Control Emotional and Stress-Induced Eating this Holiday Season

Author of The Complete Idiot’s Guide to Hormone Weight Loss, Alicia Stanton, MD, offers tips to reduce emotional eating

Enfield, Conn. (November 1, 2011) – The holiday season is meant to be a time of joy, but for some it can be stressful. There’s so much to do and never enough time to do it, and money is tighter than ever for many people. It’s enough to stress out even the calmest personalities and trigger emotional eating. To avoid this annual trap, Alicia Stanton, MD, leading hormone health expert and author of The Complete Idiot’s Guide to Hormone Weight Loss, provides some tips to regain control of eating habits and manage stress during the holidays.

“Stress wreaks havoc on our cortisol and insulin levels, which is why during stressful times our bodies crave sweet and starchy foods,” said Stanton. “People who are normally restrained eaters are more likely than others to eat more during times of stress. Stress eating is a way to soothe or suppress negative emotions, but it can really derail weight loss efforts.”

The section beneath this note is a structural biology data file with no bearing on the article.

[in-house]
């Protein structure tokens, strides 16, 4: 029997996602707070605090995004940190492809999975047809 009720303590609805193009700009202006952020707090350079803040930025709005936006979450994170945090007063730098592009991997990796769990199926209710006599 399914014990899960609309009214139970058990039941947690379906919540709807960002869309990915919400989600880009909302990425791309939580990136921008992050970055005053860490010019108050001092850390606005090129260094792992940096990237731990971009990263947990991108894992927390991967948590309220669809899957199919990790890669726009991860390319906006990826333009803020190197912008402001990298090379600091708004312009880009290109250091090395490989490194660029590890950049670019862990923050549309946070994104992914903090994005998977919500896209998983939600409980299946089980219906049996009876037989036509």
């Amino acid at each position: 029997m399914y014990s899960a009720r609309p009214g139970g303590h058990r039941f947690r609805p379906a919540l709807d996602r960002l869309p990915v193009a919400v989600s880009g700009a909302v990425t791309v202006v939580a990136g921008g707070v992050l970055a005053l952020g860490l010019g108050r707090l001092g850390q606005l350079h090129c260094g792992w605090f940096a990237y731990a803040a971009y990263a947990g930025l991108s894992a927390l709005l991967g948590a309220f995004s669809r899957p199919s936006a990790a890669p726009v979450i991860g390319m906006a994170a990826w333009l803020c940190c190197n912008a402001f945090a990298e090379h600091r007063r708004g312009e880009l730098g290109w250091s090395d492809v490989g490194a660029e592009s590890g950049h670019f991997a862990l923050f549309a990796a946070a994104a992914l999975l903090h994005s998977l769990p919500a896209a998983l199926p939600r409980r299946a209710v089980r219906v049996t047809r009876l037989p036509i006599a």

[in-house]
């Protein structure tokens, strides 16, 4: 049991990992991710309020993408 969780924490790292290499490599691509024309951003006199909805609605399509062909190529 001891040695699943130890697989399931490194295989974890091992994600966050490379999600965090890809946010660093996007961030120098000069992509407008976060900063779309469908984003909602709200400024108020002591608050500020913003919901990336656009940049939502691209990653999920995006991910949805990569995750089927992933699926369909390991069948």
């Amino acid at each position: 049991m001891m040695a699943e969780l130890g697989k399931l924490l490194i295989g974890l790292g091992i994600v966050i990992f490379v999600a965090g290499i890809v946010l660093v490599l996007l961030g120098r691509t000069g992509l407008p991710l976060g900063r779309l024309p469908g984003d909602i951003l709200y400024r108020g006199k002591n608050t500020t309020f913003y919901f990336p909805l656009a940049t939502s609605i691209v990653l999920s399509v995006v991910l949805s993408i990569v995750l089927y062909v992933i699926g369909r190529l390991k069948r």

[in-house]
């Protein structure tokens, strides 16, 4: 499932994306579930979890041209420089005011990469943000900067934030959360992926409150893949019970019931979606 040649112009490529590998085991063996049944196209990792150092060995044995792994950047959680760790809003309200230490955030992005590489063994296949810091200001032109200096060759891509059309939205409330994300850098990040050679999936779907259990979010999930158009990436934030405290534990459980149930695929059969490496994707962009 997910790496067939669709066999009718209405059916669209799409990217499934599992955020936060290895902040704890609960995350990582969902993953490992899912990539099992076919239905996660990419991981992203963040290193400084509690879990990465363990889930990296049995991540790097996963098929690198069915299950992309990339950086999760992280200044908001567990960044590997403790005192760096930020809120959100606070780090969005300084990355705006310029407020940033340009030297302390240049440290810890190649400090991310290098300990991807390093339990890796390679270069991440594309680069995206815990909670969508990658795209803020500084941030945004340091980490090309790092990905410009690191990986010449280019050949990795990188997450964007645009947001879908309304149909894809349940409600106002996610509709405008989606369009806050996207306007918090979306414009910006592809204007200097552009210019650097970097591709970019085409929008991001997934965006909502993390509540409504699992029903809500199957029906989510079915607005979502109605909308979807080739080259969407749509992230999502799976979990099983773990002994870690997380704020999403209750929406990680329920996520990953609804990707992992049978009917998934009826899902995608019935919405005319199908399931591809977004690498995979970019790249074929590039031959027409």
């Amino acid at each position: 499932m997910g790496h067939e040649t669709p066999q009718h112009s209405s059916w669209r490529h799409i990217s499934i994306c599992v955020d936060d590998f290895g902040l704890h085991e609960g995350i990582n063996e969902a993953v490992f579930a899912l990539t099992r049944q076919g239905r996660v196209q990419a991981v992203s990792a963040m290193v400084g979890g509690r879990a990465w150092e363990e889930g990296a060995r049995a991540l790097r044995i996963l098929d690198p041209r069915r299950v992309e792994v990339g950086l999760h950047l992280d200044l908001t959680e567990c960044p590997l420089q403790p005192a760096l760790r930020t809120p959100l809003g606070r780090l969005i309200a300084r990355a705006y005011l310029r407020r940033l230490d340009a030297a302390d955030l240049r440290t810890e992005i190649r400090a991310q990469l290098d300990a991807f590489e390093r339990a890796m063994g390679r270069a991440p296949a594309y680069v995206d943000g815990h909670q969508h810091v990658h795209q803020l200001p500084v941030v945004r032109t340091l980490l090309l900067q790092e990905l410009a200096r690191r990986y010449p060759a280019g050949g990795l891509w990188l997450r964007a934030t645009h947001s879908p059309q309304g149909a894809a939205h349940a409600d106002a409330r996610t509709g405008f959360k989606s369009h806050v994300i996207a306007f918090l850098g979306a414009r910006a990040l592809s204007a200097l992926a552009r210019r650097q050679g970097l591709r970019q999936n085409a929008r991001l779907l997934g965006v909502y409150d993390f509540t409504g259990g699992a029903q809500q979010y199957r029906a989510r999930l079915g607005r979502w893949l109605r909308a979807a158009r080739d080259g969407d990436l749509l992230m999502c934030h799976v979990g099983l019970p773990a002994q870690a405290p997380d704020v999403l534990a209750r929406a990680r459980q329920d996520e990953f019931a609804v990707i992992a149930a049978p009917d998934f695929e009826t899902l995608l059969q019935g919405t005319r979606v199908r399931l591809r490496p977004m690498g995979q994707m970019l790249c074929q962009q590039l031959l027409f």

Dr. Stanton offers these tips for combating stress eating:

  • Tame your stress – if stress contributes to your emotional eating, try a stress management technique like yoga, meditation, etc.
  • Check to see whether you’re really hungry – Is your hunger physical or emotional? If you ate recently and your stomach is rumbling then you’re probably not really hungry. Give the craving a little time to pass.
  • Keep a food diary – Writing down what you eat, when you eat, how much you eat and how you’re feeling when you eat, may show a pattern over time revealing your connection between mood and food.
  • Get support – You’re more likely to give in to emotional eating if you lack a good support network. Lean on family and friends or join a support group.
  • Remove temptation – Don’t keep supplies of comfort foods in your home if they’re hard to resist. And if you are feeling stressed or sad, postpone your trip to the grocery store until you’re sure that you have your emotions in check.
  • Don’t deprive yourself – Let yourself enjoy an occasional, small treat to help curb cravings.
  • Get enough sleep – If you’ve tried self-help options, but still can’t get control of emotional eating, consider therapy with a professional mental health provider.